The main basis on which issue No. 1 was decided against the plaintiff was that the plaintiff had not expressly stated in the plaint that he had ever been adopted by Kahn Chand as his son and that he had not stated that the said adoption took place before the sale in dispute. Feeling aggrieved against the decision of the Trial Court the plaintiff has come up to this Court in first appeal.
3. There is no doubt that the plaintiff did not expressly state in the body of the plaint that he had been adopted by Kahn Chand but in the plaint he mentioned Kahn Chand as his father at several places. He also alleged that he and his father Kahn Chand formed a joint Hindu family and that the property in suit was the property of the said family.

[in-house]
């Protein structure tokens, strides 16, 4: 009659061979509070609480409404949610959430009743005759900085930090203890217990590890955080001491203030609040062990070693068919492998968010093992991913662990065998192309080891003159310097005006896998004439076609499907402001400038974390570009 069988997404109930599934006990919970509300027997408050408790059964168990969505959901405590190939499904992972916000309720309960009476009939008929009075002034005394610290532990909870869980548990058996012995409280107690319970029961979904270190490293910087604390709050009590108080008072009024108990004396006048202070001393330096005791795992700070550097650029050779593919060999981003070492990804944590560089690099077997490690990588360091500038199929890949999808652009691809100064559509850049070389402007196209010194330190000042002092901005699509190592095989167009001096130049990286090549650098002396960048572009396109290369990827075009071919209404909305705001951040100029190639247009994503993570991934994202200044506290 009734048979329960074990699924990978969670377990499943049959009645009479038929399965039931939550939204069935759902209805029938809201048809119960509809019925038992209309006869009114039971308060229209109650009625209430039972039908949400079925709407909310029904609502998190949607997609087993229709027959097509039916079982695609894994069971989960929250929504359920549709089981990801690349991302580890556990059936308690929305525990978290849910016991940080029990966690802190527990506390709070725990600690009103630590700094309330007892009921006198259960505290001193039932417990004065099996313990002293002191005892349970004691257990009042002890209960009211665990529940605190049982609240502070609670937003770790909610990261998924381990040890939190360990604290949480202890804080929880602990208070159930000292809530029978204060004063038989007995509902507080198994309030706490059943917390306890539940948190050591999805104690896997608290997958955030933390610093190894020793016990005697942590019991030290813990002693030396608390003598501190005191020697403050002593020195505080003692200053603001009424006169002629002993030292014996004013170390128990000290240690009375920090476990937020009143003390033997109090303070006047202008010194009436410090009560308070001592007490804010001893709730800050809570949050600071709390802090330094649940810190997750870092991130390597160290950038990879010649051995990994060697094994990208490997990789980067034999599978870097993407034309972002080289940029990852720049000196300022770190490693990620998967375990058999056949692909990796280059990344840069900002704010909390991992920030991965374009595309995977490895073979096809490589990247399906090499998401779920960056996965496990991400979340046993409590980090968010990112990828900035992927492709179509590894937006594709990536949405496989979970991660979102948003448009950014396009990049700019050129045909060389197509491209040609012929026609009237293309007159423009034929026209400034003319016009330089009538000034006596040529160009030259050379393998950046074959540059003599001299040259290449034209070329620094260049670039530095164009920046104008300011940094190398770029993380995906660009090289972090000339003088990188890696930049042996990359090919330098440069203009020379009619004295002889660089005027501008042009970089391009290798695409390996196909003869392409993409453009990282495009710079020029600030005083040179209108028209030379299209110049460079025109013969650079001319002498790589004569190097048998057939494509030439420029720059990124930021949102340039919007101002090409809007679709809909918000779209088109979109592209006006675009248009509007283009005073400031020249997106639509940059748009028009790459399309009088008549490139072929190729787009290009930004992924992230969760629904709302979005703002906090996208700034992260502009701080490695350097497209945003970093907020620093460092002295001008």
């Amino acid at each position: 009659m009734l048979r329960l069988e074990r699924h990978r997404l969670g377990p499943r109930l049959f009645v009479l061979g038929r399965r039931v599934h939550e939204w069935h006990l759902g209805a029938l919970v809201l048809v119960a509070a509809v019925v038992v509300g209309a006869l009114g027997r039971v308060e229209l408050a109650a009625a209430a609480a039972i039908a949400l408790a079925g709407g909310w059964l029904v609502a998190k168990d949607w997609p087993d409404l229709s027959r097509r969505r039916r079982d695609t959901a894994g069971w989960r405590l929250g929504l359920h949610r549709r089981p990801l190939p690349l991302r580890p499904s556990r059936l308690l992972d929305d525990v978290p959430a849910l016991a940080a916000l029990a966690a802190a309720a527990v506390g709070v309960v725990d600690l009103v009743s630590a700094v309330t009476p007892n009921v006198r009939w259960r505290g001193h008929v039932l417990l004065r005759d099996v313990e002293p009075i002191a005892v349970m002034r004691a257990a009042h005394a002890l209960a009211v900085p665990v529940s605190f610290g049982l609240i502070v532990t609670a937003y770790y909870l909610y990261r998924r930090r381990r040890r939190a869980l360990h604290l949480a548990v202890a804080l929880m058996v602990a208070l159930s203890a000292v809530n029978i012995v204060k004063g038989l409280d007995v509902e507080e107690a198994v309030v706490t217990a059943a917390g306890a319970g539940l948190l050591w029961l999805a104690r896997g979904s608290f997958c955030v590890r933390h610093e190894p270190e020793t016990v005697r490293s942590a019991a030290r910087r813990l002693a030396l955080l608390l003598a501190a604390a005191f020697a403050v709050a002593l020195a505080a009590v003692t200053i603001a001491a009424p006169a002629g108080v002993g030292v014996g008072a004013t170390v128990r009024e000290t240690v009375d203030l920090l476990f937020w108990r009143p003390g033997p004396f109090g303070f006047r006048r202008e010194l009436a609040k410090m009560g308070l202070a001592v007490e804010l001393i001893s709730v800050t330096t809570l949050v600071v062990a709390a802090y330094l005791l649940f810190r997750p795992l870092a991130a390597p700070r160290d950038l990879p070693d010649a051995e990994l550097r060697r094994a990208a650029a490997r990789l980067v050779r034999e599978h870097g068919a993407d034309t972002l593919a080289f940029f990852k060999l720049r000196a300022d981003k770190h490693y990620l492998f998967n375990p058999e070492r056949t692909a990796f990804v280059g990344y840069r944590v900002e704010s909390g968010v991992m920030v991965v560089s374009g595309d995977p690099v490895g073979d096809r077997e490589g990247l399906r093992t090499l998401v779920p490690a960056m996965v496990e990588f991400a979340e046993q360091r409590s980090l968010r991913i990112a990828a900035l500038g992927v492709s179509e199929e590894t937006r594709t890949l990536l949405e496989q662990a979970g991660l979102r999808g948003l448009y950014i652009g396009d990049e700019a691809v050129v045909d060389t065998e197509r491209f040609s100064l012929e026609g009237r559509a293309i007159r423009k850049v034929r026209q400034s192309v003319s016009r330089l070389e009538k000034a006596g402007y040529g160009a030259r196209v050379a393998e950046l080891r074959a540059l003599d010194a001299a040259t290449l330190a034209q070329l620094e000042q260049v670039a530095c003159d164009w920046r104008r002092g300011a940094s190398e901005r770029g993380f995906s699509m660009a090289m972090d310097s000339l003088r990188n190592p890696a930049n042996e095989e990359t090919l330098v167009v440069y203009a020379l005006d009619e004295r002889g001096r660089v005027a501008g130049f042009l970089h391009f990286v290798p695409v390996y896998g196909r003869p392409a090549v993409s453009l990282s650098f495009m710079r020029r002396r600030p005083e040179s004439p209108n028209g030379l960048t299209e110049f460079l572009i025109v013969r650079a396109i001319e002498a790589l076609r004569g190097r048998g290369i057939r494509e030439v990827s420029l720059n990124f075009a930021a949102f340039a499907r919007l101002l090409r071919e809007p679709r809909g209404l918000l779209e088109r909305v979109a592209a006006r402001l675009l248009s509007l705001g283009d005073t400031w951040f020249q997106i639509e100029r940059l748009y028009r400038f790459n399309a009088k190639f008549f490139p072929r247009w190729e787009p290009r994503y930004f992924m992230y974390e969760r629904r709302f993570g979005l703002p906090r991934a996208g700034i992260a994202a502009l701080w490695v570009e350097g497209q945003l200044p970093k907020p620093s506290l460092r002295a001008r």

He did not mention in the plaint the date on which he was adopted, but the plaintiff's counsel urges that the very fact that he contested the alienation showed that he had been adopted earlier than the alienation. The plaintiff has filed an amended plaint in this Court and has prayed that he may be allowed to amend the plaint and to raise these two pleas in express words.
After hearing the learned counsel for the parties we do not see any reason why amendment should not be permitted. The plaintiff did state in the heading of the plaint that he was the adopted son of Kahn Ghana. The only objection of the defendants was that the fact of adoption had not been expressly mentioned in the body of the plaint.
As observed above, Kahn Chand has been described as being the father of the plaintiff in several paragraphs of the plaint and a definite plea has been taken that he and Kahn Chand constitute a joint Hindu family. The defect pointed out by the defendants that the matter of adoption is not stated in so many words in the body or the plaint is only a technical one. We do not find any reason why we should not allow the plaint to be amended to cure that defect.